PRAGUE, Dec 15 (Reuters) - Central European currencies mostly drifted lower on Tuesday, with Hungary’s forint retreating from a multi-month high before a central bank meeting likely to give investors further clues to the pace of recovery from the coronavirus pandemic.
Stocks held onto gains, buoyed by global markets even as central Europe faced further economic restrictions during the Christmas shopping season as COVID-19 infections stay up.
Hungary’s central bank is likely to leave interest rates unchanged at 0.6% at its last meeting of 2020.
Markets will eye the bank’s latest inflation and economic forecasts, as Hungary’s economic recovery looks slower than previously expected. The bank last forecast the Hungarian economy would contract up to 6.8% in 2020.
The bank “will focus on adjusting its liquidity tools to lower liquidity at the end of the year, a step that should not be misinterpreted as a monetary policy signal for (the forint)though,” Commerzbank said.
“Hence, the new forecasts could be the main driver for the HUF exchange rate coming out of the meeting today.”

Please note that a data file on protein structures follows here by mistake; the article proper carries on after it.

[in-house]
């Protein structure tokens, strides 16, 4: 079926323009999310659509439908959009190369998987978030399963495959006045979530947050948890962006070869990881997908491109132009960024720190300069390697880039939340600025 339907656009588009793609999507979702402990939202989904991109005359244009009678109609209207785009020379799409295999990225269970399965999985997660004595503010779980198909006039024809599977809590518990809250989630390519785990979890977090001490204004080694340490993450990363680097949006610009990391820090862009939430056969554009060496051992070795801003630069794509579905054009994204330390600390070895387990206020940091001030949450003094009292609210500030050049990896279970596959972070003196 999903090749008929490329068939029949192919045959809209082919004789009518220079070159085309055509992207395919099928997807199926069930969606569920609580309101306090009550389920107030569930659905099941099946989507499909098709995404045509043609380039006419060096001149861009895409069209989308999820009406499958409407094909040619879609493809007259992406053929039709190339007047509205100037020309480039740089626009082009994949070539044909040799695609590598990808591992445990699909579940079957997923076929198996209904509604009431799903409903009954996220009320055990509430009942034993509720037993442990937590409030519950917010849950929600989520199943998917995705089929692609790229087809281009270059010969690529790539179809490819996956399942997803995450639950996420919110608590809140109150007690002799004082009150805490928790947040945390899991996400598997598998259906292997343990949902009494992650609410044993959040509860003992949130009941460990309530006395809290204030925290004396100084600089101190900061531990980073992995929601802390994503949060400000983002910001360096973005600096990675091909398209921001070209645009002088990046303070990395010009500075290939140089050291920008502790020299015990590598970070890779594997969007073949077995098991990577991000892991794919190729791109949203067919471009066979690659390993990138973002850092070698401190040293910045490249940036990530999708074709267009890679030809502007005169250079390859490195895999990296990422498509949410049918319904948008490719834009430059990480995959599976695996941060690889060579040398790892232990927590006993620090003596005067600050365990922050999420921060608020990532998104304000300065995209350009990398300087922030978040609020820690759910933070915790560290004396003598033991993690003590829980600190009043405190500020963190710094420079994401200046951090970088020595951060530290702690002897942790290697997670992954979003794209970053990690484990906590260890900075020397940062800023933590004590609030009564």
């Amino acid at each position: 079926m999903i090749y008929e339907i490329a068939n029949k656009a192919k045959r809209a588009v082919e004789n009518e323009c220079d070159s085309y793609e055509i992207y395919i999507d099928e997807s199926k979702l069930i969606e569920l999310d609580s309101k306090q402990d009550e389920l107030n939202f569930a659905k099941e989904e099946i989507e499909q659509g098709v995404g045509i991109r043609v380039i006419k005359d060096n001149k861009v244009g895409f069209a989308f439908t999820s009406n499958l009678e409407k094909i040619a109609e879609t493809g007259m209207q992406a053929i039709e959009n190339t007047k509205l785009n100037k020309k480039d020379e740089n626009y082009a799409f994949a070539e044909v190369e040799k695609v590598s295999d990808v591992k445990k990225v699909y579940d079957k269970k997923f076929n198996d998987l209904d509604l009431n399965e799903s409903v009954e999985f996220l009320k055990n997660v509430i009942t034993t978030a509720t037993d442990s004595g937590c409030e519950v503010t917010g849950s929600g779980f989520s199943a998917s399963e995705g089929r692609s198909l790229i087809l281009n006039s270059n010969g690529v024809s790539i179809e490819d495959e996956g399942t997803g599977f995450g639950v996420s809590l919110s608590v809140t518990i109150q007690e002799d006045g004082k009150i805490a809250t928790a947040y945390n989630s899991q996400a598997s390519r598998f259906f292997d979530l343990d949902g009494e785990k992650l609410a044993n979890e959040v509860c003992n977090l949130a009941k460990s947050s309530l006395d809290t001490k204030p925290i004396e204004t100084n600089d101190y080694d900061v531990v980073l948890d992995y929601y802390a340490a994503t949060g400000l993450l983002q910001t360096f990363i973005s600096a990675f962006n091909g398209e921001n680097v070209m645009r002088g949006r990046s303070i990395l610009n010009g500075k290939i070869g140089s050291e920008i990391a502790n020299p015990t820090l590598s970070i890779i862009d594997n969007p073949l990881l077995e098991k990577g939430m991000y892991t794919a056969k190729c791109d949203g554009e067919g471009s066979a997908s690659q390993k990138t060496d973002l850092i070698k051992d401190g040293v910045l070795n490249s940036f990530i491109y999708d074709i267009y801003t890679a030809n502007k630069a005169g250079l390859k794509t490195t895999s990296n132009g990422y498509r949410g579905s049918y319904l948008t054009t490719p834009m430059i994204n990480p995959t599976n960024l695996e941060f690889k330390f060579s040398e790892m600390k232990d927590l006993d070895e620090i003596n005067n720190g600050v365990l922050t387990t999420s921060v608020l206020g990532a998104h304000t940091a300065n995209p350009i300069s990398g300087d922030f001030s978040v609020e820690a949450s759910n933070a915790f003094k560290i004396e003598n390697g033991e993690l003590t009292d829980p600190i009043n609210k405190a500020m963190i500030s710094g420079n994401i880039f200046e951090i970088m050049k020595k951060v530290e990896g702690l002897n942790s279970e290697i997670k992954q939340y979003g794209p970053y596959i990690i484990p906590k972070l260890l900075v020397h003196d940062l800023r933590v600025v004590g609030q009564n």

The forint faded 0.2% to 354.37 to the euro by 1020 GMT, after touching its strongest since the end of August in the previous session. Poland’s zloty was flat around 4.44 per euro.
Dealers and analysts have said currencies were falling into ranges and liquidity was softening in the final weeks of 2020 trade, a year in which the main currencies are down 3.5-6.5% after struggling to make up steep losses caused by the outset of the pandemic in the first quarter.
A Reuters poll forecasts the zloty and Czech crown will lead gains next year, the latter helped by expectations the country’s central bank will turn more hawkish than others next year.
The crown was up 0.1% at 26.36 per euro on Tuesday, before the central bank meets on Thursday, and Prague stocks added 0.7%, taking in stride fresh coronavirus restrictions announced by the government on Monday evening.
The country, which has been among Europe’s hardest hit in the second pandemic wave, only just re-opened bars and restaurants earlier this month but will again close establishments from Friday to curb another rise in infections.
Reporting by Jason Hovet in Prague, Anita Komuves in Budapest and Alan Charlish in Warsaw; editing by Larry King